Their working environment is a bit The Wolf Of Wall Street, just with a constant, massive screensaver thing on the wall behind them. It’s helpful, as it usefully reminds them that they’re in a high-tech place. There’s not a single person working there you wouldn’t want to punch in the face too, and thankfully, Jason obliges.


Still: a third into the movie, the plot obstacles for Adam Clay are low, but shit certainly gets real when – not making this up – his new enemies shoot his bees. If I write a more enjoyable sentence all year, then 2024 will have been an all-timer.

What follows is a carnival of body parts being chopped off, a burning corpse, one satisfying creative kill involving a vehicle, a delightful dot matrix printer, earnest conversations about bees, and bonus Jeremy Irons wondering if he can get another Die Hard With A Vengeance-sized cheque. No sign of PG-13/12A nonsense either: people very much get hurt, in a 90s action movie kind of way. Heck, I was waiting for the sequel even as The Beekeeper was playing out before my eyes. This is the most fun I’ve had with a Jason Statham film in years.

If you’re wondering why I’ve not even bothered with copious bee puns in this review, incidentally, it’s because I don’t need to. The film got there first. It knows what it is, and delights in it.

There are problems. To say the plot goes to some implausible, amazingly security-lax places would be like saying the price of popcorn at the cinema might be a bit on the uneconomic side. When Wimmer’s script takes us away from smaller stakes stuff to, well, the place he takes us, reality snaps like half the limbs of the baddies in this particular movie. Still, compensation is rife when characters mull stuff such as “if anyone can knock this guy’s dick in the dirt, it’s them”.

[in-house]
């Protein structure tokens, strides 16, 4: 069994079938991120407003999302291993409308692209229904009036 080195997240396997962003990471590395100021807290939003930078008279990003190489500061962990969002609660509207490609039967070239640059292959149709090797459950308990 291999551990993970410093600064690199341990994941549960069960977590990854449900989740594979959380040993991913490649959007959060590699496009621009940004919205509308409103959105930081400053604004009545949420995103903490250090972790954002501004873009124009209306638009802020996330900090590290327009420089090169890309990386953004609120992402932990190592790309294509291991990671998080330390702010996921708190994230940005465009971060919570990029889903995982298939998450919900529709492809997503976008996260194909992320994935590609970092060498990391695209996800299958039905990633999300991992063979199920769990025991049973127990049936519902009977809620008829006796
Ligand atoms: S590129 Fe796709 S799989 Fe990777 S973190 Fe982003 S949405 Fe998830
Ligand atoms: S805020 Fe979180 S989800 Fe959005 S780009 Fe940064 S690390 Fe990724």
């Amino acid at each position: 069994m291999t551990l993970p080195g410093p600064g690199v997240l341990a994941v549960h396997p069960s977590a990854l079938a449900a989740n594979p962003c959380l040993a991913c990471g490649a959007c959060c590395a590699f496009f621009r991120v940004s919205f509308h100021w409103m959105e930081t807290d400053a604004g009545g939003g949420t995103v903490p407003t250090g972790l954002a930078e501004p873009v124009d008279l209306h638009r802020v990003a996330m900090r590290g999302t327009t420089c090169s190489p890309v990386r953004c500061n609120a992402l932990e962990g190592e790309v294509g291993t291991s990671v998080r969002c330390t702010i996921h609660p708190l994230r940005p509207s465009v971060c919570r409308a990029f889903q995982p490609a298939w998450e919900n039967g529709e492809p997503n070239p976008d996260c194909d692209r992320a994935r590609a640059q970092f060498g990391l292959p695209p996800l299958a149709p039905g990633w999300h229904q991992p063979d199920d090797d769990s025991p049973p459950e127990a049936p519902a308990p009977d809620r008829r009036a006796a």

Oh, and I might have mis-remembered, but the classic Hanna-Barbera cartoon Captain Caveman gets a namecheck at one point. Couldn’t find a good place to pop that in, so will just throw it here and move on.

Back to the review. What a lovely surprise too to have a double bill of FBI agents not shy of a bit of scene-stealing: whichever casting director threw Emmy Raver-Lampman and Bobby Naderi together deserves an extra packet of biscuits. If there’s a spin-off in The Beekeeping Cinematic Universe, these two deserve due consideration.

At the heart of The Beekeeper though is Jason Statham firmly, delightfully on home ground, and occasionally carrying a bag of bees around with him. There’s a small moment near the start where he appears to be doing an accent, but don’t let it distract you. “I keep bees”, he sneers, and then proceeds to hit some more people. He is a key attraction here, and David Ayer knows it.

It’s odd that this kind of film, once upon a time the bread and honey of movie studios, feels like such an unfashionable project now, though. Either nobody told Ayer, Statham and Wimmer this, or the trio simply didn’t care.

No need to ask them, though: they’ve got a sequel to make. The rest of us? Well, you get proper action and honey-making tips here. More please.